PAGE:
we see that this person could live for 40 years off her or his capital.A. unofficial power.000 pounds (roughly two million DMarks) in 1982.A. and other western countries have demonstrated that all 27 . In the new money system we abolish interest and inflation.S. investors even had to pay interest in order to leave their money in a bank account.000 DMarks per year. changed from being the largest creditor to being the largest debtor nation in the world within a time span of only eight years. it would be more profitable for rich people to help monetary reform to happen and to support a stable system rather than to support growing instability and risk the inevitable crash. an average interest rate of 7 % and an average rate of inflation of 3 %. without depleting the capital. Among the richest 10% of the population in terms of wealth are those with assets over one million DMarks.A. The huge amount of speculative money which is estimated to be as high as $50 billion . What we may create is a "Super-Switzerland" with a stable currency and a booming economy. There was no way in which this could have been achieved had the dollar been kept at its original value. thereby reducing the prices of all goods and services as well as taxes by about 40%. According to official sources. in fact. For several years in Switzerland. The point of this example is that almost anybody who can at present live off their own capital will also be able to live off their capital if we change the monetary system. was 700.000.000 DMarks.inflation. Although neither the Queen nor firms like Siemens. This means that this person needs a gross income of 24.A. offered the highest interest rates in the early Reagan era and attracted surplus money from all over the world and soon had to devalue the dollar drastically in order to meet its obligations to creditors abroad.000. generations. Chances are that surplus money from outside would be invested here rather than that surplus money from inside would leave the region. which by introducing interestfree money created a booming.000 by 24. the danger may be precisely the other way around.circulating the world from one banking centre to the next in search of profitable investment . their ownership of money is. Scandals concerning the pay-offs by leading industries financing political parties in Germany. In many ways. Daimler-Benz and General Motors have much official power.S. would have had to repay about twice the amount invested by foreign lenders after 5 years. This would change. One further consequence of this policy was that the U. What happens to them if interest is abolished? An example taken from Germany (in terms of average interest and inflation rates) shows that those who can live off their interest now can live off their capital at least for one. if not for two or more. At 15 % interest.000. In contrast. and finally stable and diversified economy. in any region or country.S.S. If we assume capital assets of 1. the U.000 DMarks per year in order to keep the same standard of living as in the present system. the U. (24) the daily income of the Queen of England. the richest woman in the world. In fact. A third question concerning the richest 10% of the population relates to those who live on their capital and are too old to work. If we divide 1. the gross income amounts to 40. But there are some who gain more than one million D-Marks from their interest every day.shows that there is a shortage of sensible investment opportunities rather than a shortage of money. the U.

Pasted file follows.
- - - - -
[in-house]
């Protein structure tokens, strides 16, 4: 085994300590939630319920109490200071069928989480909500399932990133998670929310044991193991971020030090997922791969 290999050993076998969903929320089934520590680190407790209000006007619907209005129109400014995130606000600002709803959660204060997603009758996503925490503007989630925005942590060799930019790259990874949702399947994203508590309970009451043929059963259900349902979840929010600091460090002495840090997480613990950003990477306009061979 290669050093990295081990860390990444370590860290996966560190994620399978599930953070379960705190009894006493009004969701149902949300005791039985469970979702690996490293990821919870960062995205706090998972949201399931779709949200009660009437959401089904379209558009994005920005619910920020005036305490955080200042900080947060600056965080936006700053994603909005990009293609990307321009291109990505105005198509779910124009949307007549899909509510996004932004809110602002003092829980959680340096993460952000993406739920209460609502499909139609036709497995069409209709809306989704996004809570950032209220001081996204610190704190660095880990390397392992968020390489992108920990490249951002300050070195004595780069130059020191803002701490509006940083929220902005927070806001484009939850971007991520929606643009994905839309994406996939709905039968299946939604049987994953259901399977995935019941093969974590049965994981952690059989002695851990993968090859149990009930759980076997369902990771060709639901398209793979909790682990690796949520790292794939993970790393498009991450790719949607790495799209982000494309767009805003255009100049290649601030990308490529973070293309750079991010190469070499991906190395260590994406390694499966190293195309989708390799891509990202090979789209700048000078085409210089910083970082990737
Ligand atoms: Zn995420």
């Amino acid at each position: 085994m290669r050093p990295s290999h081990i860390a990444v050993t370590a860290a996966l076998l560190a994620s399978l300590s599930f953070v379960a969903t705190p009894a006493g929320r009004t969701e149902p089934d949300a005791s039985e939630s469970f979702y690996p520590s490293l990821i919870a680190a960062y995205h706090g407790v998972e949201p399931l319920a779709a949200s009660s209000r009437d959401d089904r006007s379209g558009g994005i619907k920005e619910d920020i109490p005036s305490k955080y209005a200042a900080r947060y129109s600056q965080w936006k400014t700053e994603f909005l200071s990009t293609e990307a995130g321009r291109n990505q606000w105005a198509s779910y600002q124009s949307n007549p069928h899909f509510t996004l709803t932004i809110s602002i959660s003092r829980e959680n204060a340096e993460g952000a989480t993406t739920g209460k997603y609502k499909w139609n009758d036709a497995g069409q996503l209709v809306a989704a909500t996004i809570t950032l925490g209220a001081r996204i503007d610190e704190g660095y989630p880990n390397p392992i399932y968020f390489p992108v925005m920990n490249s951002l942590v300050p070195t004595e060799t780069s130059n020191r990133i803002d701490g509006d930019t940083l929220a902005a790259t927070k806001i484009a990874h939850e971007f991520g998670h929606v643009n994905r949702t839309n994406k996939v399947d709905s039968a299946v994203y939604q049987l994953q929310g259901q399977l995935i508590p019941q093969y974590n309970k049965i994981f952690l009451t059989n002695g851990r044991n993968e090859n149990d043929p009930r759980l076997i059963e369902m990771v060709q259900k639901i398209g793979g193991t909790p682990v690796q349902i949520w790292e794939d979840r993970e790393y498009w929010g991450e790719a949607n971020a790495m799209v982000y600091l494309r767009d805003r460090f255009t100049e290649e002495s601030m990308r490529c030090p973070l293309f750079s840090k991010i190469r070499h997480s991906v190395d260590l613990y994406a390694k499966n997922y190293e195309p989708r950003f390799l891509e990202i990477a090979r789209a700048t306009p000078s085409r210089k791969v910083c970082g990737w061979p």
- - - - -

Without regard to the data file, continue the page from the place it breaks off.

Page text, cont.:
under fascist regimes. Figure 11 Distribution of Monetary Wealth in the FRG 28 . war or social revolution occurs. in oligarchies or at worst. which would create a new economic boom by abolishing the interest system. big insurance companies and banks. those who think that they live in democracies will live at best. they were better off than we are nowadays. In this respect.what can be stopped. The question is whether we are finally willing to comprehend the social injustice that is caused by our present money system and change it or whether we wait until a major world-wide economic or ecological breakdown. In medieval times. . more than one third of each DM or dollar goes to service capital. Today.there can be no accusation of those who. As time goes on. If they are intelligent. Those who gain most are the super rich. people thought they were badly off when they paid tithes: a tenth of their income or produce to the feudal landlord. we must try to bring together those who understand how it can be changed with those who have the power to change it. at present. As there is no way in which single individuals or small groups alone can change the monetary system.democracies are endangered where the monetary re-distribution mechanism is allowed to proliferate. multinationals.there should be no given economy of money regulation as to where or how money may be invested in the future by those who have more than they need. profit from the interest system as this is totally within their legal rights. however. they will keep it in the country anyway. It should be clear that: . is the continual ongoing extraction out of a without work. .